Troy's lack of commitment to finishing the fence that Rose wants put up represents his lack of commitment in his marriage. He doesn't understand that Rose wants to keep the family close because he never truly had a close family. He becomes a womanless man. “From right now… this child got a mother. But you a womanless man” (79). Troy pushes Lyons away by refusing to hear him play his "Chinese music" (48). He also damages his relationship with his other son, Cory, by preventing him from playing football and rejecting his only chance to get recruited by a college football team. The “fence” also depicts that Troy is disowning Cory when they get into an argument and Troy kicks him out on to the streets. Troy states that Cory’s things will be on “the other side of that fence” (89). As a result, Troy ends up driving everybody away just like his father. The “fence” acts like a physical divider between the Maxson’s household and the outside world because Troy doesn’t bring anything others would normally have into his house and Rose does not want any outsider intruding her family.
It is obvious to the audience that Troy and Cory simply do not get along. The two are constantly bickering, mostly about Cory's dream to play football at the college level. Since playing baseball did not get Troy anywhere, he feels that football will not benefit Cory and that Cory should "get recruited in how to fix cars or something where he can make a living" (8). Troy constantly denounces Cory's dream and pressures his son to quit the highschool football team so that he can work at the local grocery store. The verbal abuse of Cory by Troy is enough to make Cory question whether or not his own father even likes him, but it is not until after Troy's affair with Alberta is out in the open that Troy and Cory's unhealthy relationship reaches a whole new level.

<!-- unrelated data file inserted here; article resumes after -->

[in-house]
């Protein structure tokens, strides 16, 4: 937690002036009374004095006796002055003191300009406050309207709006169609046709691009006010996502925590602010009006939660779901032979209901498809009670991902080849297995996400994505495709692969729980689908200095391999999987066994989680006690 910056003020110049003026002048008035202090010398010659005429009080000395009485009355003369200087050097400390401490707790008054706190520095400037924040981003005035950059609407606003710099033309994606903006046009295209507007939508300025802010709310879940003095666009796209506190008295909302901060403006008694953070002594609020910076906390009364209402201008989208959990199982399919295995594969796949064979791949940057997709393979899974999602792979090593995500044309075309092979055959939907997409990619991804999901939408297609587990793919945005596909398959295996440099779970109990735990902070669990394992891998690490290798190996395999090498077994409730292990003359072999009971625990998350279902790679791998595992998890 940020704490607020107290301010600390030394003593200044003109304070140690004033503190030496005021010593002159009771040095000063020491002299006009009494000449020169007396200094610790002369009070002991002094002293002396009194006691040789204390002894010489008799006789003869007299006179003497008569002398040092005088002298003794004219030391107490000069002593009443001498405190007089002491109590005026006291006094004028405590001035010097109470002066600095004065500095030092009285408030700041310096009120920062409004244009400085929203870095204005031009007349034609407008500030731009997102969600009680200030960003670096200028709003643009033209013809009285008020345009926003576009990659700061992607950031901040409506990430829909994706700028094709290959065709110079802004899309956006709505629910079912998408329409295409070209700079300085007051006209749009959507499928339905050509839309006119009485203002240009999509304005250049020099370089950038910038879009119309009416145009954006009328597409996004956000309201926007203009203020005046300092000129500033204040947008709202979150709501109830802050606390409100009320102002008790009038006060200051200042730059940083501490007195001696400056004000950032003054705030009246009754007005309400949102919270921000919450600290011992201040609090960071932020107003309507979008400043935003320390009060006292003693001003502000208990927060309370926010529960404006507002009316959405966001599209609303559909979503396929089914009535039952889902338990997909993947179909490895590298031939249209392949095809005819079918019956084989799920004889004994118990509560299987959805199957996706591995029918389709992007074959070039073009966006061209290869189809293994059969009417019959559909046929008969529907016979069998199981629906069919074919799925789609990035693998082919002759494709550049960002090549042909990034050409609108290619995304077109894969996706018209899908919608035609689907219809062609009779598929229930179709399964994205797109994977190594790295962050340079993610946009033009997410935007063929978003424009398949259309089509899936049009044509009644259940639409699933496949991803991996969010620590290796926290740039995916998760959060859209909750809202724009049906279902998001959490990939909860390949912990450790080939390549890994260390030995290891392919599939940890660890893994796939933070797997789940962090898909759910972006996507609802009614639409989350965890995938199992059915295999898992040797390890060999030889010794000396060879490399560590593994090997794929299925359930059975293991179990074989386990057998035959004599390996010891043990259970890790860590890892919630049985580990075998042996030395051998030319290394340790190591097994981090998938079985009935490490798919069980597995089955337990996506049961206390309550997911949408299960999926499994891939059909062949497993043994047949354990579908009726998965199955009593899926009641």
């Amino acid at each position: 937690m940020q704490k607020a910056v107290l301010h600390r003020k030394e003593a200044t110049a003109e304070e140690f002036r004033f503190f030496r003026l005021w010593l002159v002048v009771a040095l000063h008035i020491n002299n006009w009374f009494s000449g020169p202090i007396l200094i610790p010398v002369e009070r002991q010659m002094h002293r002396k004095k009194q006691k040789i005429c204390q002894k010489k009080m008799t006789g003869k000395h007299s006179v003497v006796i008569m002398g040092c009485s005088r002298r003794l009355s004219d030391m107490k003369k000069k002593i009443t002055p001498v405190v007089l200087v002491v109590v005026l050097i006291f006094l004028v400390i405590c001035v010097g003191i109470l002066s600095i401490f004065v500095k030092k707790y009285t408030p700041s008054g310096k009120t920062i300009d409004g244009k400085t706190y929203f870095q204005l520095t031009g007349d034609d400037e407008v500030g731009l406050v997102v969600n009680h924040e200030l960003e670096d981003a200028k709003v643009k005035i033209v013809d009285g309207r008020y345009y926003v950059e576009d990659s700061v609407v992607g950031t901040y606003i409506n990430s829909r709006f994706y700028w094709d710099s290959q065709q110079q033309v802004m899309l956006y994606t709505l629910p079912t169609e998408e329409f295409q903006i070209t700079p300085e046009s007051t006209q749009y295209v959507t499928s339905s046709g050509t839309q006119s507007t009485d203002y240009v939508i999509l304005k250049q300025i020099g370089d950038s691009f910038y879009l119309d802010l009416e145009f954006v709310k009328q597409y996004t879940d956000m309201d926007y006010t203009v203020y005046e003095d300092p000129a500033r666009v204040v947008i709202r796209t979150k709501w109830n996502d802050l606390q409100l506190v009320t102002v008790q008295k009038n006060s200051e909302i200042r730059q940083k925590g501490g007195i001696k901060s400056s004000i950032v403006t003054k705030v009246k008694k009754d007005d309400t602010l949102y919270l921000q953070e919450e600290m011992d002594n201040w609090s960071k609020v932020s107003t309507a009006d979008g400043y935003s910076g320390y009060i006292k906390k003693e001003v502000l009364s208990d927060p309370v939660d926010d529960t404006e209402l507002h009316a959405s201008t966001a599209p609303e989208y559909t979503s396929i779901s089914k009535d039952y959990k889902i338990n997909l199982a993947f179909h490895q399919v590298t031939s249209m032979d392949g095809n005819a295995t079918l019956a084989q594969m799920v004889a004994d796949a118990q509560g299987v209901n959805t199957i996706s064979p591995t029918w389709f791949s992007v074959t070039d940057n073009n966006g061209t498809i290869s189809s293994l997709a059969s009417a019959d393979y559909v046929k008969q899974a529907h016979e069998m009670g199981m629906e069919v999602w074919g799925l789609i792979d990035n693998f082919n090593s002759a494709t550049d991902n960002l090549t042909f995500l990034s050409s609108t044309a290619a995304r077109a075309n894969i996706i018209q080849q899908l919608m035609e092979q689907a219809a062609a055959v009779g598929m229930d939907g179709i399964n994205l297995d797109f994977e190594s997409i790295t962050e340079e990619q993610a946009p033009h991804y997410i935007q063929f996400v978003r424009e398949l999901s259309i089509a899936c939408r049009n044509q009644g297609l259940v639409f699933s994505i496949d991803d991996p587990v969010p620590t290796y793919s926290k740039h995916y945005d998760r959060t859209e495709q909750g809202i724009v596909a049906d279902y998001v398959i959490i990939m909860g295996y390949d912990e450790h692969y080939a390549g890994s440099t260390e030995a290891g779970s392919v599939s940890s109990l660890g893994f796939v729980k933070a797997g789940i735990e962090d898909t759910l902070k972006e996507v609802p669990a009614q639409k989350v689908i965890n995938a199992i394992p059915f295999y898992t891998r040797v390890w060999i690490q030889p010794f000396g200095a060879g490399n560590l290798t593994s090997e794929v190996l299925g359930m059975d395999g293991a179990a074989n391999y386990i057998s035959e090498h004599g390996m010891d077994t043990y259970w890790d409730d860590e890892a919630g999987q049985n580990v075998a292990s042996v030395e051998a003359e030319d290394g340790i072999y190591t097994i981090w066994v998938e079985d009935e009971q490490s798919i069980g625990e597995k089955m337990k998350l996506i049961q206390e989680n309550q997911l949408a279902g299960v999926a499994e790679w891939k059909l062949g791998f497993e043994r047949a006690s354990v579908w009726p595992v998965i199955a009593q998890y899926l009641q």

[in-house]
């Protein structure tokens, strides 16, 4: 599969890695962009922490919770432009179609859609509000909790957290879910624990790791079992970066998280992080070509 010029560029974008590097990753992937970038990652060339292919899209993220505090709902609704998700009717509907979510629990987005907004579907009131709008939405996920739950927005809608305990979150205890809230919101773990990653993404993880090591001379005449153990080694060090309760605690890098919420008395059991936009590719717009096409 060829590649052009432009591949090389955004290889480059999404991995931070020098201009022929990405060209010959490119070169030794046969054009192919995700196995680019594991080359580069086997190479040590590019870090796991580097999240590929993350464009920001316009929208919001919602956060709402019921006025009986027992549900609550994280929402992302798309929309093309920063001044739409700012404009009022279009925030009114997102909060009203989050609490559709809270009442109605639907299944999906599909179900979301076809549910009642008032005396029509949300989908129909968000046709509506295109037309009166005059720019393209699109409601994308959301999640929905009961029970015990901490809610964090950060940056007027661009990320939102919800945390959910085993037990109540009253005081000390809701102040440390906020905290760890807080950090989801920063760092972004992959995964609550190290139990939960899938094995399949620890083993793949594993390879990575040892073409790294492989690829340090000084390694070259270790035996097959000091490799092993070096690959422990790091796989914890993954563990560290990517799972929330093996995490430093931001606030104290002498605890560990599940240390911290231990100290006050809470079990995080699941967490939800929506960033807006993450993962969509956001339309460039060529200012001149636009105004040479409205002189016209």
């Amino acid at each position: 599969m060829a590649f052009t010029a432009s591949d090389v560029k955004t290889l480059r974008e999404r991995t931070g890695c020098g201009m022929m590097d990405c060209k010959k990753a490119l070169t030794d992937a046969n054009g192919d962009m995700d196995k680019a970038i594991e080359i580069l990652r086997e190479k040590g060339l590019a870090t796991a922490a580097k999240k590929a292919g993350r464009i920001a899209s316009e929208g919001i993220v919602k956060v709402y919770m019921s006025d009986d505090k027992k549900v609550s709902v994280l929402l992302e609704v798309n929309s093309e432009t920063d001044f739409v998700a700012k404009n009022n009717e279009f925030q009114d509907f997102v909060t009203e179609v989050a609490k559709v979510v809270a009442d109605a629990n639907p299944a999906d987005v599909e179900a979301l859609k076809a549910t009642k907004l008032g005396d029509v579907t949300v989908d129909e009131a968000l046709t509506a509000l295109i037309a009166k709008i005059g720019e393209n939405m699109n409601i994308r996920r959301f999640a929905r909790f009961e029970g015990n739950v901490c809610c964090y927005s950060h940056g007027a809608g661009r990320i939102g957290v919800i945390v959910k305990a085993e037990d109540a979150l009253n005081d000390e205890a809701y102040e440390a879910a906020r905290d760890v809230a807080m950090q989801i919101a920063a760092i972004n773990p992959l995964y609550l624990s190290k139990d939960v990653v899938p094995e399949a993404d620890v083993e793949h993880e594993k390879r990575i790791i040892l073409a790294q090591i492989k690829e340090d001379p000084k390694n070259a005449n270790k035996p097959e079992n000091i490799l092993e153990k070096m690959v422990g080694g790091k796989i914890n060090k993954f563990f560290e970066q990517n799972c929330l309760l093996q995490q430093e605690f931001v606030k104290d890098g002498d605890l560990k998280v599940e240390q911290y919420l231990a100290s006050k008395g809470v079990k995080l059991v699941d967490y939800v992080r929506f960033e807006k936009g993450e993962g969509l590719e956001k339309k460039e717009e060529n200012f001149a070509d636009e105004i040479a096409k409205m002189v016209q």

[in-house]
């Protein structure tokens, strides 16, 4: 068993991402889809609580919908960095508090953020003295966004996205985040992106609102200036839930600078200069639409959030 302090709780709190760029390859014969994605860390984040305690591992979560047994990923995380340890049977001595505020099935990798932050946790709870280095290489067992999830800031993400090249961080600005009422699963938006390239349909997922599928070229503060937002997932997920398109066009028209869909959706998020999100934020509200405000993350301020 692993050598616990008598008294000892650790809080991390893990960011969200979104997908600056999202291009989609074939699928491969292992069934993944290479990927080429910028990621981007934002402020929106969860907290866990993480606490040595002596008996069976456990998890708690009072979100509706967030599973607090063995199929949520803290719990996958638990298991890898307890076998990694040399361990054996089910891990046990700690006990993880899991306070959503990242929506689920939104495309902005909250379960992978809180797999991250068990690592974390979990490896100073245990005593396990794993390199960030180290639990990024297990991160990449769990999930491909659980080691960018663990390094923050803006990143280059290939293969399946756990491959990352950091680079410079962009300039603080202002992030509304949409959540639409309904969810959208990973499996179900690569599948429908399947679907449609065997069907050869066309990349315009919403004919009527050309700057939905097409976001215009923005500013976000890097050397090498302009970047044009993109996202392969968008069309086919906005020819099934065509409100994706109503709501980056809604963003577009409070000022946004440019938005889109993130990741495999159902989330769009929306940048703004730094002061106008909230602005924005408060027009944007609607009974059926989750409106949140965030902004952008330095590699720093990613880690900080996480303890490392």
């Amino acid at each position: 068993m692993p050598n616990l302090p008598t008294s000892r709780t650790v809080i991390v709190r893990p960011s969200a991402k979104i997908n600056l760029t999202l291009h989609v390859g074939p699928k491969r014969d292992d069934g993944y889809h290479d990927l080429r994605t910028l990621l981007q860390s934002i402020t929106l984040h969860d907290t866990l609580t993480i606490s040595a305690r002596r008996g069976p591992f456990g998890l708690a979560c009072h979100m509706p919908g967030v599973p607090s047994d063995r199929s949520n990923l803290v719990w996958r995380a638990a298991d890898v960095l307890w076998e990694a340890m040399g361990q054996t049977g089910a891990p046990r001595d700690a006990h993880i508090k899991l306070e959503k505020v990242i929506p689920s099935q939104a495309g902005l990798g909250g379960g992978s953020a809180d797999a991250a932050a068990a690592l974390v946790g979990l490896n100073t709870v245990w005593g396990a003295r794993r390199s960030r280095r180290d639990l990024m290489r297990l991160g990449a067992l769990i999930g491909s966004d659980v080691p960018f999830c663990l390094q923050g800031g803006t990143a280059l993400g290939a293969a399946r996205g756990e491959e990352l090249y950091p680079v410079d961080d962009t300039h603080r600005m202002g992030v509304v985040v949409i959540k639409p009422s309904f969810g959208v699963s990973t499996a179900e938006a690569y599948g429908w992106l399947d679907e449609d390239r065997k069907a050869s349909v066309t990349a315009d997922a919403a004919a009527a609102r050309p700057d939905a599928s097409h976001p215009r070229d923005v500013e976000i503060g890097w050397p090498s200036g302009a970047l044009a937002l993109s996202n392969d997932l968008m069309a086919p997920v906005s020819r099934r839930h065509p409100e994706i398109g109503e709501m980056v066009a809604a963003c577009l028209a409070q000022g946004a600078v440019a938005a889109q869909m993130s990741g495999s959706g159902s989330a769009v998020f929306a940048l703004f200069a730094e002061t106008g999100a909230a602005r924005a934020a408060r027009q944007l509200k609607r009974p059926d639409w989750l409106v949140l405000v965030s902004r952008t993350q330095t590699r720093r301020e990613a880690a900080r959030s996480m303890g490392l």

Using the law to aid Troy’s argument strips his claim of anything personal or emotional. Laws are rules that have nothing to do with love or family and they are made by complete strangers. Troy is saying that there is nothing personal about him liking or disliking his own son because there is not a law that forces him to “like” his son. This part of the speech is an important piece of support for Troy’s claim because it begins to challenge the largest, yet simplest and least questionable piece of evidence that Cory may have to counter argue his father’s objective. This also gives the reader insight into Troy’s views because he values the law over the fundamental caring that is expected of a father. Toward the end of this section of the speech, Troy mentions that he puts in hard work for his family that is in no way a token of how much he likes them and it would be foolish to think otherwise.
Troy’s personality is very conservative. He is an angry man who has been a victim of racial violence and allowed his bitterness to become a barrier to new opportunities that opened at this time. As a child Troy wanted out of his abusive father’s relationship. His father barely looked after his 11 children and had always puts himself first before anyone else. Instead, young Troy escapes north to Pittsburg ending himself in jail due to theft, which is where he meets his ace
Cory is very aware that his father is envious of his athletic accomplishments. Troy also has no respect for Lyons and he does not support his dream to be a musician.